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I will be sending bulk emails from a Rails app and plan on using SendGrid. I am assuming that it is best to send a separate email to each recipient (as opposed to using BCC for all the recipients). If that is true, should I be using something like DelayedJob to queue the messages going over to SendGrid, or would it be safe to throw 500 messages at it all at once? Thanks!

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5 Answers 5

up vote 42 down vote accepted

500 messages really isn't that much to SendGrid. It's not even a blip on their radar. I worked for a company that sent out 2.7 million emails in a single month, and even then it's only just a blip.

With the SendGrid API's capabilities, you wouldn't be sending out 500 emails, you would send one email which has a specific SendGrid API header set. Why? Because have you ever tried to send 500 individual email messages and timed how long that takes? How about a single email? The single email's going to be quicker.

The SendGrid API has a Ruby example which is here: http://docs.sendgrid.com/documentation/api/smtp-api/ruby-example/.

That's quite long winded and messy, so let me simplify it for you. Basically, you set this in your email:

headers["X-SMTPAPI"] = { :to => array_of_recipients }.to_json

SendGrid will then parse this and then send that one email you sent it out to that array of recipients. I seem to recall that they ask you to limit this to about 1000 recipients per email, so it would be wise to split it up over multiple emails if you wanted that. That is when you would bring in something like the delayed_job or resque gems to deal with it.

Oh, and by the way you'll still need to specify a to address for this email just to make the Mail gem happy. We had info@ourcompany.com for that.

The SendGrid API will also support filters in their emails, so you can have placeholder strings such as {{ firstname }} and, assuming you send it through with the SMTPAPI header, it will do the "mail merge" on the email and customize them.

It would do you a great deal of good if you read the SendGrid API documentation. It's really useful and what they provide is super powerful.

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That sounds like what I was looking for, thanks! –  Matt Fordham Oct 19 '11 at 23:07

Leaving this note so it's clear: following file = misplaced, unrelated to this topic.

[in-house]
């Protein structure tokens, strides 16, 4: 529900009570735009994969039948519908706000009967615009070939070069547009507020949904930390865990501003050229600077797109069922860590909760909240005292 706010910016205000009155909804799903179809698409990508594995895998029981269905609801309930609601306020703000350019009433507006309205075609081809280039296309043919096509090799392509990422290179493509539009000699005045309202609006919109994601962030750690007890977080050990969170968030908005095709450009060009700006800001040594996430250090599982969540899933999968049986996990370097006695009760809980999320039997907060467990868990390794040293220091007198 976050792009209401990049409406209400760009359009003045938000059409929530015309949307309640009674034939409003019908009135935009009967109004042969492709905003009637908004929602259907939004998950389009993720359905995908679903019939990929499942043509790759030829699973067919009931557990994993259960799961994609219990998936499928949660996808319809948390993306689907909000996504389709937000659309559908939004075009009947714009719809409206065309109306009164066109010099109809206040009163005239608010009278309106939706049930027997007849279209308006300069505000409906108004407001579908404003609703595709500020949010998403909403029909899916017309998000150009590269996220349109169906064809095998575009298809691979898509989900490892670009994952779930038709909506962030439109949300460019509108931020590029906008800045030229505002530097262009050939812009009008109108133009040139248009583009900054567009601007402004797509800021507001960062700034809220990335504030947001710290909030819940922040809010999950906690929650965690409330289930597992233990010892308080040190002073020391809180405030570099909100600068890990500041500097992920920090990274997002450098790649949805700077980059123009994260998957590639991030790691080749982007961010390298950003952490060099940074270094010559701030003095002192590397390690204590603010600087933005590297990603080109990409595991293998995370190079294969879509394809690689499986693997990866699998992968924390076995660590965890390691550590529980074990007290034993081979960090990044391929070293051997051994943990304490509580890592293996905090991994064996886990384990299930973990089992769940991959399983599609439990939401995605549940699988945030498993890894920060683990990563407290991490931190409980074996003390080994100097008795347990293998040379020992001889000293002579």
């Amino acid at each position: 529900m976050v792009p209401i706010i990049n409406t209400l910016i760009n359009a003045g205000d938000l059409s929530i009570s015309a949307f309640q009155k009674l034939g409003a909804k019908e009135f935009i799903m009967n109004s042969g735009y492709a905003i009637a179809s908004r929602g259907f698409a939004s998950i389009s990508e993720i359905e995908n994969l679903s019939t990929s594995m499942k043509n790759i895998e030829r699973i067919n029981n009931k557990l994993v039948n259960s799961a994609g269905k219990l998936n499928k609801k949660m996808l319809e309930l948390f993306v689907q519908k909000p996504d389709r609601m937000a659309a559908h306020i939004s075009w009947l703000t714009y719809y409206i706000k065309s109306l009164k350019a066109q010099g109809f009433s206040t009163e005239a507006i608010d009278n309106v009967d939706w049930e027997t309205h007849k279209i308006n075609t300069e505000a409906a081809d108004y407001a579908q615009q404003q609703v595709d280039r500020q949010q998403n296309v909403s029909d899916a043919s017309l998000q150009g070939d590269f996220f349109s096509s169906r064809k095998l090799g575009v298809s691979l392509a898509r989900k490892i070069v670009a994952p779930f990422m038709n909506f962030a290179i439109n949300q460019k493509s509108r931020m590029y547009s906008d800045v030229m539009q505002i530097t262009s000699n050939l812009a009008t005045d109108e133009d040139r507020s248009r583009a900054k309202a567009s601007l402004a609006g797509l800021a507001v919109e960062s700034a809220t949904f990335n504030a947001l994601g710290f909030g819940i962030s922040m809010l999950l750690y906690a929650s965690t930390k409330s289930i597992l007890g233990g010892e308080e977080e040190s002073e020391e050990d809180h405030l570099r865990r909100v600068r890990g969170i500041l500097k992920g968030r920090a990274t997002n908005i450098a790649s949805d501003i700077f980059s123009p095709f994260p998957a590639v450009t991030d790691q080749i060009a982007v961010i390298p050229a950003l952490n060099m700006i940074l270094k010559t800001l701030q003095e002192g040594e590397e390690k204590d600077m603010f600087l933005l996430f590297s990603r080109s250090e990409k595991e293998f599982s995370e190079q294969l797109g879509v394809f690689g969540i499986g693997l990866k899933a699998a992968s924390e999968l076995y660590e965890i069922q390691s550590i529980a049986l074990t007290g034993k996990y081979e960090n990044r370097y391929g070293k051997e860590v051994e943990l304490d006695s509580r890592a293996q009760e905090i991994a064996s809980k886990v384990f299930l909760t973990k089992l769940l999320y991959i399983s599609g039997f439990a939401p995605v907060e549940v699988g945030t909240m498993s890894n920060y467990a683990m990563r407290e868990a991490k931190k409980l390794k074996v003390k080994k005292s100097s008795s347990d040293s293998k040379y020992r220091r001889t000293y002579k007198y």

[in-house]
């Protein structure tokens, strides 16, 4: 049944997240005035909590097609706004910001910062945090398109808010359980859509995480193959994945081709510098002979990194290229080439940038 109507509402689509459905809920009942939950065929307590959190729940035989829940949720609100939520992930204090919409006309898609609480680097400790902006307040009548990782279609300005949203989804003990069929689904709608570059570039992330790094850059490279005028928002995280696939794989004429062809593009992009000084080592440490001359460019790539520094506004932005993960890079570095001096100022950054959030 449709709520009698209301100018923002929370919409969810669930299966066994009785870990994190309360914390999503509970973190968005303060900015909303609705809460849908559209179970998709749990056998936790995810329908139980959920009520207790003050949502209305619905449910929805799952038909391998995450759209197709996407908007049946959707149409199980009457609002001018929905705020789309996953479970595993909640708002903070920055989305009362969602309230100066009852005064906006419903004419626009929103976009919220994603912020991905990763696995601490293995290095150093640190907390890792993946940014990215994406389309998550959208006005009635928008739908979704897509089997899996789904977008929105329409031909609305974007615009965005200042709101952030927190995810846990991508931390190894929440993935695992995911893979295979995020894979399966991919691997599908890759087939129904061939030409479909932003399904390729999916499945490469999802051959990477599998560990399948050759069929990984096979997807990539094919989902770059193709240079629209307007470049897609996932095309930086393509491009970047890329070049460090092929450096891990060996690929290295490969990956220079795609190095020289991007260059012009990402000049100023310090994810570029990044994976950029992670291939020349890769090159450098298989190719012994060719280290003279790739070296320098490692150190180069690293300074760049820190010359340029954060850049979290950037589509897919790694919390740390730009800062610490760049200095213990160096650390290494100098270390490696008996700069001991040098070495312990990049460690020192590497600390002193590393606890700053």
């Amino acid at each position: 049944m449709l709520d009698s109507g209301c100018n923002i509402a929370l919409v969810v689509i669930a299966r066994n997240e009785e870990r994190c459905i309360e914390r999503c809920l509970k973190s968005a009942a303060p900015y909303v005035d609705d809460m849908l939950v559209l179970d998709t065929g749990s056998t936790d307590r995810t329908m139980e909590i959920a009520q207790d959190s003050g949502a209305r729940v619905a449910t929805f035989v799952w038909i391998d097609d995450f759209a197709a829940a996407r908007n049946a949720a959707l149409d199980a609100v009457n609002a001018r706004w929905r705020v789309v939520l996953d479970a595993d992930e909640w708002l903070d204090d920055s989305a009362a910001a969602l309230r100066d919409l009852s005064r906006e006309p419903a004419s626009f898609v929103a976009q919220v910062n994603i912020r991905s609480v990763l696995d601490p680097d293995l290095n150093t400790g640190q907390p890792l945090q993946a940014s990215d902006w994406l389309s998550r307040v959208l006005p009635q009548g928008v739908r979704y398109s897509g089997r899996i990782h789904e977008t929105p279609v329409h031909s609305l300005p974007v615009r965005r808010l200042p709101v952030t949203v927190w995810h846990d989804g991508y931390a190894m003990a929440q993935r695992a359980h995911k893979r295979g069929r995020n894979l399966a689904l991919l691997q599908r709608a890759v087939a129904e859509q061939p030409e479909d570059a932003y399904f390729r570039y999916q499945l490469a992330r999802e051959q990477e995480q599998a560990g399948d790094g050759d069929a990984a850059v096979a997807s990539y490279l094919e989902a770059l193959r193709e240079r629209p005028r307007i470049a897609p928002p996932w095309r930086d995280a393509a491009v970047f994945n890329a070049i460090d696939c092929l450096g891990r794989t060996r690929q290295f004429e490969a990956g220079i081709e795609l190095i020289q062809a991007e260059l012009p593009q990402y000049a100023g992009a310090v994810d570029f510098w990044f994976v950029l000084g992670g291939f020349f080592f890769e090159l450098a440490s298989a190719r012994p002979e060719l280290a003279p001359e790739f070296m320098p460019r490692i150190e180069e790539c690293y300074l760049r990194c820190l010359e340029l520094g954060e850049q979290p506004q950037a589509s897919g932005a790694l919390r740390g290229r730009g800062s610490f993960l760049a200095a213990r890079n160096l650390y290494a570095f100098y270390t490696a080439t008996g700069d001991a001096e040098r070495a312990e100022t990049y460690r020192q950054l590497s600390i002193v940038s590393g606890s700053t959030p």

Good tip on the dummy to address. –  xiankai Apr 18 '13 at 6:37
2  
The link to the SendGrid API is out of date - I think sendgrid.com/docs/Code_Examples/SMTP_API_Header_Examples/… is the correct one now. –  patrick-davey May 8 '14 at 22:32

I recommend using the sendgrid gem ( https://github.com/stephenb/sendgrid ) as it simplifies your calling code.

Here's an example rails 3 action mailer example:

class UserAnnouncementMailer < ActionMailer::Base
  include SendGrid
  default reply_to: "test@test.com", return_path: "test@test.com", from: "Test"

  # bulk emailer
  # params - opts a hash of
  #            emails: array of emails
  #
  def notice(opts={})
    raise "email is nil" unless opts[:emails]

    sendgrid_category :use_subject_lines
    sendgrid_recipients opts[:emails]

    name = "The Man"
    to = "test@test.com"
    from_name = "#{name} <theman@test.com>"
    subject = "Important"

    mail({from: from_name, to: to, subject: subject})
  end
end

And the corresponding calling code. It's recommended to have the emails array to be < 1000 emails.

emails = ["alice@test.com", "bob@test.com"]
UserAnnouncementMailer.notice({:emails => emails}).deliver

See the sendgrid gem github readme for more details.

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SendGrid offers some advice here. They have a category for Deliverability and for Best practices on their blog.

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Delayed Job and SendGrid sound like the best option from what you say, but have you considered using one of the campaign mailers like Mailchimp instead? If you're sending out a lot of mails that are basically the same, they'll let you setup and campaign template and then fire a CSV of all the variables at it. They then effectively mail merge and fire them all out.

If however, you're only talking a few hundred you're on the right lines. SendGrid can easily handle the load, and you want to use Delayed Job so that you're not impacted by the performance of the SendGrid API should it not be favorable. Alternatively, look at Resque instead for sending mail as it may be more efficient.

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I would imagine SendGrid can handle that kind of load. Most relay systems can. Also I would imagine if you sent the 500 in a CC API call, that their system would parse it and send them individually. I use Elastic Email (http://elasticemail.com) - and I know that this is how they handle it and it works great.

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